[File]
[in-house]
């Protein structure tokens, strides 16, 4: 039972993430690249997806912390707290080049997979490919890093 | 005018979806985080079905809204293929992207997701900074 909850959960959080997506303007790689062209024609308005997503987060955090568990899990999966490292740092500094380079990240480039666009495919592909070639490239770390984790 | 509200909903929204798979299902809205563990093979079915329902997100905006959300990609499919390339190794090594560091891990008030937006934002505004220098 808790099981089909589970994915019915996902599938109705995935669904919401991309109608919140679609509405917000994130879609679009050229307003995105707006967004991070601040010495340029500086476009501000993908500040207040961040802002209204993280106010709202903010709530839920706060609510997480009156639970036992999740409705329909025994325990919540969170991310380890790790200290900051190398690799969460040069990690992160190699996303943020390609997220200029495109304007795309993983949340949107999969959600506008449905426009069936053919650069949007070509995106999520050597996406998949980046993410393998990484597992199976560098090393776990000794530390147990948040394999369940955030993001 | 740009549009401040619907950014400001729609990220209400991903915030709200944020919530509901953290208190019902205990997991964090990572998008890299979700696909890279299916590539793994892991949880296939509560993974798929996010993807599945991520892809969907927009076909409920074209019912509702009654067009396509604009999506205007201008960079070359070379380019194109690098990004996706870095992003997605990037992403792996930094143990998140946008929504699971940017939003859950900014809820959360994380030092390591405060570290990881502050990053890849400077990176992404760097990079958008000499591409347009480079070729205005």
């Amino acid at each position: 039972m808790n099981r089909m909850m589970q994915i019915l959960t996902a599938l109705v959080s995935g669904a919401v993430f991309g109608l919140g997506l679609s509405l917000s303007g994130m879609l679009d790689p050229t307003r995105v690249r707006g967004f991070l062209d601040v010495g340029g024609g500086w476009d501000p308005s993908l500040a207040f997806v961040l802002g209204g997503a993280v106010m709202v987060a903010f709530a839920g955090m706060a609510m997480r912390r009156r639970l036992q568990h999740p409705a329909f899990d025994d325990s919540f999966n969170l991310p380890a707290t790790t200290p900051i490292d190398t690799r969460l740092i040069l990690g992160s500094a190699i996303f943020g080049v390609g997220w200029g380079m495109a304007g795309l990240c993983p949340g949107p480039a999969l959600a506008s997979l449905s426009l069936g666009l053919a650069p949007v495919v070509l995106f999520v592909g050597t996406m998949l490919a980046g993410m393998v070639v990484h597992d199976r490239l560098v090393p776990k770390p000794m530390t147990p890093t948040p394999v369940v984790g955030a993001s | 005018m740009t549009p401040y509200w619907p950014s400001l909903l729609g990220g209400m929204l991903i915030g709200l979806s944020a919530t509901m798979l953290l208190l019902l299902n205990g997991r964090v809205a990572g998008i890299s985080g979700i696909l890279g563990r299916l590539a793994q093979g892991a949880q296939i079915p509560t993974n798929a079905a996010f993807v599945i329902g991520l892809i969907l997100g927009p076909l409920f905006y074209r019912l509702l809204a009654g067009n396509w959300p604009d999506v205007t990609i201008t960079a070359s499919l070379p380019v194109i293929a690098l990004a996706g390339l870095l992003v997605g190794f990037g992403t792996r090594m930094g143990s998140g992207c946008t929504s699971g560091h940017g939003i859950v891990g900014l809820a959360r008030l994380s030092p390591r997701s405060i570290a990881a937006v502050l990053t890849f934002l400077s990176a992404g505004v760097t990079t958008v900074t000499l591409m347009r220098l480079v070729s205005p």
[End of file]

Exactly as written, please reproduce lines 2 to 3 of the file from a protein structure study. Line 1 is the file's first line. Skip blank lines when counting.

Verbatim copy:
């Protein structure tokens, strides 16, 4: 039972993430690249997806912390707290080049997979490919890093 | 005018979806985080079905809204293929992207997701900074 909850959960959080997506303007790689062209024609308005997503987060955090568990899990999966490292740092500094380079990240480039666009495919592909070639490239770390984790 | 509200909903929204798979299902809205563990093979079915329902997100905006959300990609499919390339190794090594560091891990008030937006934002505004220098 808790099981089909589970994915019915996902599938109705995935669904919401991309109608919140679609509405917000994130879609679009050229307003995105707006967004991070601040010495340029500086476009501000993908500040207040961040802002209204993280106010709202903010709530839920706060609510997480009156639970036992999740409705329909025994325990919540969170991310380890790790200290900051190398690799969460040069990690992160190699996303943020390609997220200029495109304007795309993983949340949107999969959600506008449905426009069936053919650069949007070509995106999520050597996406998949980046993410393998990484597992199976560098090393776990000794530390147990948040394999369940955030993001 | 740009549009401040619907950014400001729609990220209400991903915030709200944020919530509901953290208190019902205990997991964090990572998008890299979700696909890279299916590539793994892991949880296939509560993974798929996010993807599945991520892809969907927009076909409920074209019912509702009654067009396509604009999506205007201008960079070359070379380019194109690098990004996706870095992003997605990037992403792996930094143990998140946008929504699971940017939003859950900014809820959360994380030092390591405060570290990881502050990053890849400077990176992404760097990079958008000499591409347009480079070729205005």
């Amino acid at each position: 039972m808790n099981r089909m909850m589970q994915i019915l959960t996902a599938l109705v959080s995935g669904a919401v993430f991309g109608l919140g997506l679609s509405l917000s303007g994130m879609l679009d790689p050229t307003r995105v690249r707006g967004f991070l062209d601040v010495g340029g024609g500086w476009d501000p308005s993908l500040a207040f997806v961040l802002g209204g997503a993280v106010m709202v987060a903010f709530a839920g955090m706060a609510m997480r912390r009156r639970l036992q568990h999740p409705a329909f899990d025994d325990s919540f999966n969170l991310p380890a707290t790790t200290p900051i490292d190398t690799r969460l740092i040069l990690g992160s500094a190699i996303f943020g080049v390609g997220w200029g380079m495109a304007g795309l990240c993983p949340g949107p480039a999969l959600a506008s997979l449905s426009l069936g666009l053919a650069p949007v495919v070509l995106f999520v592909g050597t996406m998949l490919a980046g993410m393998v070639v990484h597992d199976r490239l560098v090393p776990k770390p000794m530390t147990p890093t948040p394999v369940v984790g955030a993001s | 005018m740009t549009p401040y509200w619907p950014s400001l909903l729609g990220g209400m929204l991903i915030g709200l979806s944020a919530t509901m798979l953290l208190l019902l299902n205990g997991r964090v809205a990572g998008i890299s985080g979700i696909l890279g563990r299916l590539a793994q093979g892991a949880q296939i079915p509560t993974n798929a079905a996010f993807v599945i329902g991520l892809i969907l997100g927009p076909l409920f905006y074209r019912l509702l809204a009654g067009n396509w959300p604009d999506v205007t990609i201008t960079a070359s499919l070379p380019v194109i293929a690098l990004a996706g390339l870095l992003v997605g190794f990037g992403t792996r090594m930094g143990s998140g992207c946008t929504s699971g560091h940017g939003i859950v891990g900014l809820a959360r008030l994380s030092p390591r997701s405060i570290a990881a937006v502050l990053t890849f934002l400077s990176a992404g505004v760097t990079t958008v900074t000499l591409m347009r220098l480079v070729s205005p």